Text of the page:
Assault with motor vehicle is considered a crime in the state of Connecticut. If you have been charged with assault with motor vehicle, you likely don’t know where to begin in defending yourself. In order to properly defend yourself against this charge, you need to know what you are up against. Understanding the definition of this charge can help in your defense. You can learn more on this page.
Assault With Motor Vehicle Definition
A person is guilty of assault with motor vehicle in the state of Connecticut when such person acts with criminal negligence, in the operation of a motor vehicle, and such person causes the harm or death of another person.
Essentially, a person has to be operating a motor vehicle under Connecticut statute definitions of “operation,” they need to act with criminal negligence, and they have to hurt another person as a result. If these elements of the definition are true, a person can be convicted for assault with a motor vehicle. If one or more of these elements are not true, that person likely has a solid defense against an assault with motor vehicle charge.
You should review the specifics of your situation to determine if you did or did not commit the elements in this definition. While you might think you know what “operation” or “negligence” mean, you probably don’t know the true legal definition in Connecticut. Reviewing this information on your own is a difficult task, due to legal jargon. The laws were not written so that people could easily understand them. As a result, you should consider contacting a criminal defense attorney. Such a lawyer can review your case and help you establish a defense.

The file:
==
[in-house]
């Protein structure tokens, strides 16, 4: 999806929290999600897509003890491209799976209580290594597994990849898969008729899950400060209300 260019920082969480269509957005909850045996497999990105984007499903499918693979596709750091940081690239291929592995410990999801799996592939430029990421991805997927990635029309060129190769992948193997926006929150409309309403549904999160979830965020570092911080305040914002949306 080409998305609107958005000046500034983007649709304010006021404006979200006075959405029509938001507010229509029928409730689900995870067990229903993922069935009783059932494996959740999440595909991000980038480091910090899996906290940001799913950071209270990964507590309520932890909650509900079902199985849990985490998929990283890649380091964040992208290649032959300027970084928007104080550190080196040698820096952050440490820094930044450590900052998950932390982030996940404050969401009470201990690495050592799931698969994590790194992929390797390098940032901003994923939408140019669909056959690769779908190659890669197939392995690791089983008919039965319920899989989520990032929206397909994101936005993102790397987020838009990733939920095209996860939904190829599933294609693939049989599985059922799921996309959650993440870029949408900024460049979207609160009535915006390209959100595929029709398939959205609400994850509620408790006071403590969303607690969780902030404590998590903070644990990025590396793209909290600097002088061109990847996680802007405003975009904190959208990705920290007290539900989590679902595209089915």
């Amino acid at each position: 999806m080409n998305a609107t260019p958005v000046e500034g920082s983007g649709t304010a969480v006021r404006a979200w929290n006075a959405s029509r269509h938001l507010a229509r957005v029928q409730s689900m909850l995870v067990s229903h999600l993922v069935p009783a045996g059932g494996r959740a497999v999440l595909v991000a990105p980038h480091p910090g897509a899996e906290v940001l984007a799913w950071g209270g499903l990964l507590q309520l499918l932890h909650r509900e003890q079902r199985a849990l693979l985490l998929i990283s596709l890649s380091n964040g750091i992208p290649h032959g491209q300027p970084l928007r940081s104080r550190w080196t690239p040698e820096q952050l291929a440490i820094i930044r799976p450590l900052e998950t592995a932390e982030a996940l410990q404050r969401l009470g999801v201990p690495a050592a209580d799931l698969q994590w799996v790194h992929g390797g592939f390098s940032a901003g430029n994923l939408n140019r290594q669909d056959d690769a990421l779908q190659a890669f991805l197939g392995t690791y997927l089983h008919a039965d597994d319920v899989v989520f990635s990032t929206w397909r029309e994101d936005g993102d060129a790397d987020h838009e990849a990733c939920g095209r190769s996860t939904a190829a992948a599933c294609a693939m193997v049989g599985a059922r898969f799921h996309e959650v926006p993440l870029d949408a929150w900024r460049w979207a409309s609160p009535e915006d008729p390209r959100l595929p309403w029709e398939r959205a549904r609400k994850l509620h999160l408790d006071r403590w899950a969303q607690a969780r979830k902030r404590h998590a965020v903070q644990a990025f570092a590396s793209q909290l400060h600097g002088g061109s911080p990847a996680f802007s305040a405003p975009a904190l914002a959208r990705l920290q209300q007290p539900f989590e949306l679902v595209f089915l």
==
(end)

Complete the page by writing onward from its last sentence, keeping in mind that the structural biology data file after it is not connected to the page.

Penalties and More
Misconduct with motor vehicle carries a potential penalty in the state of Connecticut of up to five years in prison. Obviously, this is something that you will want to avoid if you have been charged with this crime.
Things of Note:
- A person acts with criminal negligence with respect to a result or circumstance when they fail to perceive a substantial and unjustifiable risk that such result will occur or that such circumstance exists. This is a greater degree of evidence than the civil standard of negligence. 53a-57(a).
- Misconduct with a motor vehicle is not a lesser-included crime of manslaughter in the second degree. 11 Conn. App. 473.
- Consumption of any alcohol, whether to the point of influence or intoxication, is not required to prove a violation of misconduct with a motor vehicle. 29 Conn. App. 825.
- Intoxication alone does not prove criminal negligence under the misconduct with a motor vehicle statute. 29 Conn. App. 825.
Please feel free to contact our office with additional questions about assault with motor vehicle. We can review your situation with you during a free consultation. Contact us for more information.